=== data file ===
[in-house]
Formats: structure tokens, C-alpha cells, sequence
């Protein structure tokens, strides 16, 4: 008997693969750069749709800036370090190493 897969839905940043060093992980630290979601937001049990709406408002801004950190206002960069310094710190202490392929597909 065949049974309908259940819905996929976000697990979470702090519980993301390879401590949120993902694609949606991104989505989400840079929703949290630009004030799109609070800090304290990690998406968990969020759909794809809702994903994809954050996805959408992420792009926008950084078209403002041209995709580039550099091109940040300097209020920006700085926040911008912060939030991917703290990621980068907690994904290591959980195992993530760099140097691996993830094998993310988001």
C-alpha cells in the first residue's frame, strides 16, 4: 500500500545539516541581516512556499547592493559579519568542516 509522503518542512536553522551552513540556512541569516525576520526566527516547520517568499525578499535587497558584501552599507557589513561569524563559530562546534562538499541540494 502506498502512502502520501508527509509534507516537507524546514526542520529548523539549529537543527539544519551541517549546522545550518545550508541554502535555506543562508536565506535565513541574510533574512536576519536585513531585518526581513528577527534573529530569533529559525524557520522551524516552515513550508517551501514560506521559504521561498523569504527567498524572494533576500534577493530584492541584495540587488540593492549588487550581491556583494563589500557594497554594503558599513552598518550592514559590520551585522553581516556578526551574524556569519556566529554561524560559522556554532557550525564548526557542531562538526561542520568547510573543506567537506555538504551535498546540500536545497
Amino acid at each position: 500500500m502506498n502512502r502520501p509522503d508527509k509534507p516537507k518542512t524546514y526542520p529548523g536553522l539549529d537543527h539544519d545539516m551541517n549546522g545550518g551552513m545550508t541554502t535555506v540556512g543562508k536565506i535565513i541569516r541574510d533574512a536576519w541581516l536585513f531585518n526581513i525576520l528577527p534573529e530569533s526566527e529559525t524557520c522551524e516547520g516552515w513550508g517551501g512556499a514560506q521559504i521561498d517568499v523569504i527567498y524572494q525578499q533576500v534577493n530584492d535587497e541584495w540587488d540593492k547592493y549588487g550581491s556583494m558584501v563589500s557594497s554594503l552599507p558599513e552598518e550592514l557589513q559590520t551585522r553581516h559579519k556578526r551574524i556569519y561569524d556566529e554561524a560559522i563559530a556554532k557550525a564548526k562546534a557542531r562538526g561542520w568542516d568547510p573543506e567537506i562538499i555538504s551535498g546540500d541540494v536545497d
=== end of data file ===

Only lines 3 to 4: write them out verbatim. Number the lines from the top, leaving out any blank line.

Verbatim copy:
């Protein structure tokens, strides 16, 4: 008997693969750069749709800036370090190493 897969839905940043060093992980630290979601937001049990709406408002801004950190206002960069310094710190202490392929597909 065949049974309908259940819905996929976000697990979470702090519980993301390879401590949120993902694609949606991104989505989400840079929703949290630009004030799109609070800090304290990690998406968990969020759909794809809702994903994809954050996805959408992420792009926008950084078209403002041209995709580039550099091109940040300097209020920006700085926040911008912060939030991917703290990621980068907690994904290591959980195992993530760099140097691996993830094998993310988001």
C-alpha cells in the first residue's frame, strides 16, 4: 500500500545539516541581516512556499547592493559579519568542516 509522503518542512536553522551552513540556512541569516525576520526566527516547520517568499525578499535587497558584501552599507557589513561569524563559530562546534562538499541540494 502506498502512502502520501508527509509534507516537507524546514526542520529548523539549529537543527539544519551541517549546522545550518545550508541554502535555506543562508536565506535565513541574510533574512536576519536585513531585518526581513528577527534573529530569533529559525524557520522551524516552515513550508517551501514560506521559504521561498523569504527567498524572494533576500534577493530584492541584495540587488540593492549588487550581491556583494563589500557594497554594503558599513552598518550592514559590520551585522553581516556578526551574524556569519556566529554561524560559522556554532557550525564548526557542531562538526561542520568547510573543506567537506555538504551535498546540500536545497